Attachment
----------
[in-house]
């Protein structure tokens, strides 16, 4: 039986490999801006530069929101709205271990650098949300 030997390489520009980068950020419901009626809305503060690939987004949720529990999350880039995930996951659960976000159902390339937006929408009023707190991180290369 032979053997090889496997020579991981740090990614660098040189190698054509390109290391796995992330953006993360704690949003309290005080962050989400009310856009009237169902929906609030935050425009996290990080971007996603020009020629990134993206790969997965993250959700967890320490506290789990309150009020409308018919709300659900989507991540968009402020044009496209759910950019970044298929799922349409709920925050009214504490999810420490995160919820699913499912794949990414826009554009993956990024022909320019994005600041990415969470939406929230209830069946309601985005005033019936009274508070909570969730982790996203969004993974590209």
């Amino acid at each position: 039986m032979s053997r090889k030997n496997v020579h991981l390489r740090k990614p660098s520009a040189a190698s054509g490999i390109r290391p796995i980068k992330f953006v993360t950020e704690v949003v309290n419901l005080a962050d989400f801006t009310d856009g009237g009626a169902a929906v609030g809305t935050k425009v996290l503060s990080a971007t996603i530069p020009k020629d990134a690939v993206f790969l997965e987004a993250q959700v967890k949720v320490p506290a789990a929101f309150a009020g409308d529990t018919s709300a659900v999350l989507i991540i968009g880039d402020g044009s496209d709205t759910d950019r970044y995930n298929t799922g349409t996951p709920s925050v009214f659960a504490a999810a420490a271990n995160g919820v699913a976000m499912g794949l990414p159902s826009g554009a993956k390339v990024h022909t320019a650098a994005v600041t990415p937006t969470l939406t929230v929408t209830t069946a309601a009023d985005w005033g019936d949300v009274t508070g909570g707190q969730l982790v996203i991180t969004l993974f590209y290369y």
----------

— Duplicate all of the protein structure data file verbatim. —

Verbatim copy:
[in-house]
């Protein structure tokens, strides 16, 4: 039986490999801006530069929101709205271990650098949300 030997390489520009980068950020419901009626809305503060690939987004949720529990999350880039995930996951659960976000159902390339937006929408009023707190991180290369 032979053997090889496997020579991981740090990614660098040189190698054509390109290391796995992330953006993360704690949003309290005080962050989400009310856009009237169902929906609030935050425009996290990080971007996603020009020629990134993206790969997965993250959700967890320490506290789990309150009020409308018919709300659900989507991540968009402020044009496209759910950019970044298929799922349409709920925050009214504490999810420490995160919820699913499912794949990414826009554009993956990024022909320019994005600041990415969470939406929230209830069946309601985005005033019936009274508070909570969730982790996203969004993974590209």
């Amino acid at each position: 039986m032979s053997r090889k030997n496997v020579h991981l390489r740090k990614p660098s520009a040189a190698s054509g490999i390109r290391p796995i980068k992330f953006v993360t950020e704690v949003v309290n419901l005080a962050d989400f801006t009310d856009g009237g009626a169902a929906v609030g809305t935050k425009v996290l503060s990080a971007t996603i530069p020009k020629d990134a690939v993206f790969l997965e987004a993250q959700v967890k949720v320490p506290a789990a929101f309150a009020g409308d529990t018919s709300a659900v999350l989507i991540i968009g880039d402020g044009s496209d709205t759910d950019r970044y995930n298929t799922g349409t996951p709920s925050v009214f659960a504490a999810a420490a271990n995160g919820v699913a976000m499912g794949l990414p159902s826009g554009a993956k390339v990024h022909t320019a650098a994005v600041t990415p937006t969470l939406t929230v929408t209830t069946a309601a009023d985005w005033g019936d949300v009274t508070g909570g707190q969730l982790v996203i991180t969004l993974f590209y290369y």